Spanos’s Chargers franchise resides in Carson for the time being.
For the first time since 1960, there is no pro football available in San Diego. The Spanos family decided San Diego was no longer a viable option for them and took the family’s business to the Los Angeles market. The team is playing in Carson for a few years then in Inglewood. Spanos’s Chargers open the season with a Monday night game in Denver. But things might have been different without the passage of Proposition 218 by California voters in 1996. The thought behind Proposition 218 was that it would be a mechanism that would put the brakes on local government spending and the need to raise taxes and fees for projects by asking the public to approve the expenditure with two-thirds instead of a simple majority vote. The projects could include spending for new sewer lines or the construction of a library or a football stadium. On August 28th, the California State Supreme Court struck down part of the law leaving San Diego based NFL customers, fans and marketing partners wondering what if a San Diego had a stadium referendum was on the ballot this year instead of 2016.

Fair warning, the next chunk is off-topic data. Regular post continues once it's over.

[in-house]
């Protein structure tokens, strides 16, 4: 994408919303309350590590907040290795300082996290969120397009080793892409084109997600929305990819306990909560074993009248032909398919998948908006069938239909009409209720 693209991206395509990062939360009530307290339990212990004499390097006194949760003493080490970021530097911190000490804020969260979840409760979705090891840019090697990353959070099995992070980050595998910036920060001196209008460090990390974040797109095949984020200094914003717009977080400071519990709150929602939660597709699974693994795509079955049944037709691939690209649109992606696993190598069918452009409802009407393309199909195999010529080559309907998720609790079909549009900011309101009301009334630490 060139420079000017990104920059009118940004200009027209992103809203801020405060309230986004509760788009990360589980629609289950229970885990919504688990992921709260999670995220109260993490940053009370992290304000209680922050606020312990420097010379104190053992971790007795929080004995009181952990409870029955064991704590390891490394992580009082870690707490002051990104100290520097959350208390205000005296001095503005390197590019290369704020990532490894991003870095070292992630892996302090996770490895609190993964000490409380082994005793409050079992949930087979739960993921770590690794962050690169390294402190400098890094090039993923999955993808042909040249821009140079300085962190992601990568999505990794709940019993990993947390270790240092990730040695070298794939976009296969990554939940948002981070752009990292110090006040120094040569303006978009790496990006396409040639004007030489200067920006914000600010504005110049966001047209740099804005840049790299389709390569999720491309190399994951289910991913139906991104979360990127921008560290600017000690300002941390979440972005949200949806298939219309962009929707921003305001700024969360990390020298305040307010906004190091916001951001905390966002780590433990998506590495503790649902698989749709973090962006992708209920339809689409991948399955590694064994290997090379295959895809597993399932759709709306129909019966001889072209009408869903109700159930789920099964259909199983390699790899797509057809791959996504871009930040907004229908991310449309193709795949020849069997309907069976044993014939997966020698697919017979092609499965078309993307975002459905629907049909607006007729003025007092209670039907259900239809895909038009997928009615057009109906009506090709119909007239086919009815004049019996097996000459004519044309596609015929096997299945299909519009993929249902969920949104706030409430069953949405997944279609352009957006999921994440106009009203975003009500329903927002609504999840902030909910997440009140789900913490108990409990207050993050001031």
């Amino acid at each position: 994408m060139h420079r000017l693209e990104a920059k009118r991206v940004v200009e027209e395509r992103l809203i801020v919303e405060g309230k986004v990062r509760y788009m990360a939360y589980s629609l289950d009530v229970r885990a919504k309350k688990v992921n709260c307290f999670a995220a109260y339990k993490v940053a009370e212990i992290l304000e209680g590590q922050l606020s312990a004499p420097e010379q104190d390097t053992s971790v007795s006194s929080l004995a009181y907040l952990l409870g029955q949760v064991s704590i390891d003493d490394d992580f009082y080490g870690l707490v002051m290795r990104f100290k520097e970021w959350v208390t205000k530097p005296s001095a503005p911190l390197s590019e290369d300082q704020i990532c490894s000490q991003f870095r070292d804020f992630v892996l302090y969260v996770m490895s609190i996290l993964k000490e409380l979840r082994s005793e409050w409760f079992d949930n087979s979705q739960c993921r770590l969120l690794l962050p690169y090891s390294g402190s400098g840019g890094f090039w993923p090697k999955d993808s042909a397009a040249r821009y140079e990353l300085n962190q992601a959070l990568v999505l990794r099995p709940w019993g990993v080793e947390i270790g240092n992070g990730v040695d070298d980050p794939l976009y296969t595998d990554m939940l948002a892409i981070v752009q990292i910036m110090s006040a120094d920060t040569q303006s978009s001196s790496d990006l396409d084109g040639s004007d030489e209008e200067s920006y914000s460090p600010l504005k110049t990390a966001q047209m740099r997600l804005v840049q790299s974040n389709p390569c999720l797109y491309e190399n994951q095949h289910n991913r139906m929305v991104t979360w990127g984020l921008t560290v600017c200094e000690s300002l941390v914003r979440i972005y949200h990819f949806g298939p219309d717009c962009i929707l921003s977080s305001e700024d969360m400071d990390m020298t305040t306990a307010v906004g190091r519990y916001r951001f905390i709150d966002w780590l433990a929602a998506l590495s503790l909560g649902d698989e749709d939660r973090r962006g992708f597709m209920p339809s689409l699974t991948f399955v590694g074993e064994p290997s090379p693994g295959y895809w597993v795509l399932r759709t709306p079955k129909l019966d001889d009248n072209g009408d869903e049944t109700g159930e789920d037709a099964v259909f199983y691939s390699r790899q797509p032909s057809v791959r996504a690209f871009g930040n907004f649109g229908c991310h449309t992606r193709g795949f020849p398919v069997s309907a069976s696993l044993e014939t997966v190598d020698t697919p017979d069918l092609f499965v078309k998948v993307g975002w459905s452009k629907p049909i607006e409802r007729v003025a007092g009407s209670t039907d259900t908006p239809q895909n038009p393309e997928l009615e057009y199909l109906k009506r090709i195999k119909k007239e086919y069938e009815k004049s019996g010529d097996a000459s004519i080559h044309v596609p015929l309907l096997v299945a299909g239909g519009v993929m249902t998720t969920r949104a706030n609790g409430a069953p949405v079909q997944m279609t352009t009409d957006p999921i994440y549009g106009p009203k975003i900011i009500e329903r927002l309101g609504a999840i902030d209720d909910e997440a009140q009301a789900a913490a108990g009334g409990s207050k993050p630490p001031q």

The catch here is the Spanos family not the city had to put it on the ballot. The court ruled individuals who get questions put before voters need a simple majority to win. It is a moot point as a 2016 referendum asking San Diego residents to help fund a stadium village went down to a defeat getting just 41 percent of the vote. But San Diego could eventually want an NFL team and an owner eventually might want to look for a different city where local officials will gladly given that owner 92 percent of stadium revenues. It suddenly became a bit easier to build a San Diego football stadium.
Philip Rivers is still living in San Diego while working in the LA market.